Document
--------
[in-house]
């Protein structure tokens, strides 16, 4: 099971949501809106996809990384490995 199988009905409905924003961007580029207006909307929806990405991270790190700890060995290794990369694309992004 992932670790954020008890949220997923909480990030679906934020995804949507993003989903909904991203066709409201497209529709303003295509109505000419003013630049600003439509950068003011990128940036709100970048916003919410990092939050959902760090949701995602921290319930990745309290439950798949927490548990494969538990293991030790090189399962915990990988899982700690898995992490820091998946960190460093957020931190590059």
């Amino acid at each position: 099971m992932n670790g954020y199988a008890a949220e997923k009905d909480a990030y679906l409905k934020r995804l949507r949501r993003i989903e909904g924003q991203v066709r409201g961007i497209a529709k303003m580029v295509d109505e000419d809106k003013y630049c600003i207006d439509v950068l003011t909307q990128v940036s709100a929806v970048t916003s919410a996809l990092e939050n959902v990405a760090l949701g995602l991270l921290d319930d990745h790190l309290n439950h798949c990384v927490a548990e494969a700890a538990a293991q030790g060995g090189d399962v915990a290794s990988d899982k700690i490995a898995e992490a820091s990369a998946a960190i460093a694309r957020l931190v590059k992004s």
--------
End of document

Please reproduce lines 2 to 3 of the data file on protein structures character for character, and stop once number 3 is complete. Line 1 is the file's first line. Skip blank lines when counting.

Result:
């Protein structure tokens, strides 16, 4: 099971949501809106996809990384490995 199988009905409905924003961007580029207006909307929806990405991270790190700890060995290794990369694309992004 992932670790954020008890949220997923909480990030679906934020995804949507993003989903909904991203066709409201497209529709303003295509109505000419003013630049600003439509950068003011990128940036709100970048916003919410990092939050959902760090949701995602921290319930990745309290439950798949927490548990494969538990293991030790090189399962915990990988899982700690898995992490820091998946960190460093957020931190590059």
């Amino acid at each position: 099971m992932n670790g954020y199988a008890a949220e997923k009905d909480a990030y679906l409905k934020r995804l949507r949501r993003i989903e909904g924003q991203v066709r409201g961007i497209a529709k303003m580029v295509d109505e000419d809106k003013y630049c600003i207006d439509v950068l003011t909307q990128v940036s709100a929806v970048t916003s919410a996809l990092e939050n959902v990405a760090l949701g995602l991270l921290d319930d990745h790190l309290n439950h798949c990384v927490a548990e494969a700890a538990a293991q030790g060995g090189d399962v915990a290794s990988d899982k700690i490995a898995e992490a820091s990369a998946a960190i460093a694309r957020l931190v590059k992004s």